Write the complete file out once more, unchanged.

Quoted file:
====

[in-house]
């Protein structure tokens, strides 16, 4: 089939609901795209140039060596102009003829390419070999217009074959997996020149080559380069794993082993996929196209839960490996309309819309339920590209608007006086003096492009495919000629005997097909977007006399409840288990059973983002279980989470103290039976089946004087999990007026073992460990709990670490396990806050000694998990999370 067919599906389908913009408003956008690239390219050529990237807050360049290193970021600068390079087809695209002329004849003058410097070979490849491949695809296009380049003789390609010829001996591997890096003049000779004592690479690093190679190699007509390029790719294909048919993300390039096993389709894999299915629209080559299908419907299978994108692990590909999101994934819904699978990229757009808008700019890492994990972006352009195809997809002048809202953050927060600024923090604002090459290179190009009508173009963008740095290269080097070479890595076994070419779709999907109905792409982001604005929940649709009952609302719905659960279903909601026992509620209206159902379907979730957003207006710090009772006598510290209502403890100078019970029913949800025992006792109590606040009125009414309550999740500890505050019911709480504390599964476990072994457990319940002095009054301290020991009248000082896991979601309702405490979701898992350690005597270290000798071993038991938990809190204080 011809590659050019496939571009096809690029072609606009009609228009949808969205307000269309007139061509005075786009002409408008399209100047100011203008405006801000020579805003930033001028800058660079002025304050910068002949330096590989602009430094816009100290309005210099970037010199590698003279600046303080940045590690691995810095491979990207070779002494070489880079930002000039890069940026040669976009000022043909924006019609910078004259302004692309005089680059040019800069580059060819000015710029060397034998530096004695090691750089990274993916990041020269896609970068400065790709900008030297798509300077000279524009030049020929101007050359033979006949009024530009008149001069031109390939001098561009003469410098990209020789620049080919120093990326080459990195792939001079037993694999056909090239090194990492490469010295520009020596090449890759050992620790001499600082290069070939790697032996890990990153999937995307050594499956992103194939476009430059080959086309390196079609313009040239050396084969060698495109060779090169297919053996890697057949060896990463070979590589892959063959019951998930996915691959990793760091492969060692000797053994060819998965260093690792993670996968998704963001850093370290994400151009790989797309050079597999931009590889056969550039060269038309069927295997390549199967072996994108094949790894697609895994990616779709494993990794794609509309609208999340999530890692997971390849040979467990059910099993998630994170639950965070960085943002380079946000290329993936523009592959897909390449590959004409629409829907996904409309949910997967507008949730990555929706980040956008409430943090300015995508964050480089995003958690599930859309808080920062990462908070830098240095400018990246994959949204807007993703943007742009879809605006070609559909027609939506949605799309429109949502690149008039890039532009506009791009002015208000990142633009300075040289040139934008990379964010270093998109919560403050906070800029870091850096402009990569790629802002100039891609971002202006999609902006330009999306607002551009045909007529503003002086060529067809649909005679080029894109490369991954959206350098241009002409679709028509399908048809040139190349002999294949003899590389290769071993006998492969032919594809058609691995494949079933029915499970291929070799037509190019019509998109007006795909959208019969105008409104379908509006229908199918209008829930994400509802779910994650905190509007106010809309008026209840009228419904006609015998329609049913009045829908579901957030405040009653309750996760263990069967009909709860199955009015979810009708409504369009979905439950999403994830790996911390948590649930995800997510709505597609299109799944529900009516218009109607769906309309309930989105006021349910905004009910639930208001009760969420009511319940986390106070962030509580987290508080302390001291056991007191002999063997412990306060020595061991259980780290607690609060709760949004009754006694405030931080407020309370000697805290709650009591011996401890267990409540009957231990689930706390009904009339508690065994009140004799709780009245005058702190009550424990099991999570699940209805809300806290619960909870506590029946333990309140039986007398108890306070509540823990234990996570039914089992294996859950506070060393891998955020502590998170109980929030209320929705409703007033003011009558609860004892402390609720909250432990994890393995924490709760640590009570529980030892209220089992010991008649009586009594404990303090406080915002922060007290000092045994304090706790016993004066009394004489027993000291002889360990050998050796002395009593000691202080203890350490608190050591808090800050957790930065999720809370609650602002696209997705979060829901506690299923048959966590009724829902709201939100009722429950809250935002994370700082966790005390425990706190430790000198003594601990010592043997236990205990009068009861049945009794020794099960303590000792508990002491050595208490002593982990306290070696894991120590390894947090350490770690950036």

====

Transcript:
[in-house]
């Protein structure tokens, strides 16, 4: 089939609901795209140039060596102009003829390419070999217009074959997996020149080559380069794993082993996929196209839960490996309309819309339920590209608007006086003096492009495919000629005997097909977007006399409840288990059973983002279980989470103290039976089946004087999990007026073992460990709990670490396990806050000694998990999370 067919599906389908913009408003956008690239390219050529990237807050360049290193970021600068390079087809695209002329004849003058410097070979490849491949695809296009380049003789390609010829001996591997890096003049000779004592690479690093190679190699007509390029790719294909048919993300390039096993389709894999299915629209080559299908419907299978994108692990590909999101994934819904699978990229757009808008700019890492994990972006352009195809997809002048809202953050927060600024923090604002090459290179190009009508173009963008740095290269080097070479890595076994070419779709999907109905792409982001604005929940649709009952609302719905659960279903909601026992509620209206159902379907979730957003207006710090009772006598510290209502403890100078019970029913949800025992006792109590606040009125009414309550999740500890505050019911709480504390599964476990072994457990319940002095009054301290020991009248000082896991979601309702405490979701898992350690005597270290000798071993038991938990809190204080 011809590659050019496939571009096809690029072609606009009609228009949808969205307000269309007139061509005075786009002409408008399209100047100011203008405006801000020579805003930033001028800058660079002025304050910068002949330096590989602009430094816009100290309005210099970037010199590698003279600046303080940045590690691995810095491979990207070779002494070489880079930002000039890069940026040669976009000022043909924006019609910078004259302004692309005089680059040019800069580059060819000015710029060397034998530096004695090691750089990274993916990041020269896609970068400065790709900008030297798509300077000279524009030049020929101007050359033979006949009024530009008149001069031109390939001098561009003469410098990209020789620049080919120093990326080459990195792939001079037993694999056909090239090194990492490469010295520009020596090449890759050992620790001499600082290069070939790697032996890990990153999937995307050594499956992103194939476009430059080959086309390196079609313009040239050396084969060698495109060779090169297919053996890697057949060896990463070979590589892959063959019951998930996915691959990793760091492969060692000797053994060819998965260093690792993670996968998704963001850093370290994400151009790989797309050079597999931009590889056969550039060269038309069927295997390549199967072996994108094949790894697609895994990616779709494993990794794609509309609208999340999530890692997971390849040979467990059910099993998630994170639950965070960085943002380079946000290329993936523009592959897909390449590959004409629409829907996904409309949910997967507008949730990555929706980040956008409430943090300015995508964050480089995003958690599930859309808080920062990462908070830098240095400018990246994959949204807007993703943007742009879809605006070609559909027609939506949605799309429109949502690149008039890039532009506009791009002015208000990142633009300075040289040139934008990379964010270093998109919560403050906070800029870091850096402009990569790629802002100039891609971002202006999609902006330009999306607002551009045909007529503003002086060529067809649909005679080029894109490369991954959206350098241009002409679709028509399908048809040139190349002999294949003899590389290769071993006998492969032919594809058609691995494949079933029915499970291929070799037509190019019509998109007006795909959208019969105008409104379908509006229908199918209008829930994400509802779910994650905190509007106010809309008026209840009228419904006609015998329609049913009045829908579901957030405040009653309750996760263990069967009909709860199955009015979810009708409504369009979905439950999403994830790996911390948590649930995800997510709505597609299109799944529900009516218009109607769906309309309930989105006021349910905004009910639930208001009760969420009511319940986390106070962030509580987290508080302390001291056991007191002999063997412990306060020595061991259980780290607690609060709760949004009754006694405030931080407020309370000697805290709650009591011996401890267990409540009957231990689930706390009904009339508690065994009140004799709780009245005058702190009550424990099991999570699940209805809300806290619960909870506590029946333990309140039986007398108890306070509540823990234990996570039914089992294996859950506070060393891998955020502590998170109980929030209320929705409703007033003011009558609860004892402390609720909250432990994890393995924490709760640590009570529980030892209220089992010991008649009586009594404990303090406080915002922060007290000092045994304090706790016993004066009394004489027993000291002889360990050998050796002395009593000691202080203890350490608190050591808090800050957790930065999720809370609650602002696209997705979060829901506690299923048959966590009724829902709201939100009722429950809250935002994370700082966790005390425990706190430790000198003594601990010592043997236990205990009068009861049945009794020794099960303590000792508990002491050595208490002593982990306290070696894991120590390894947090350490770690950036």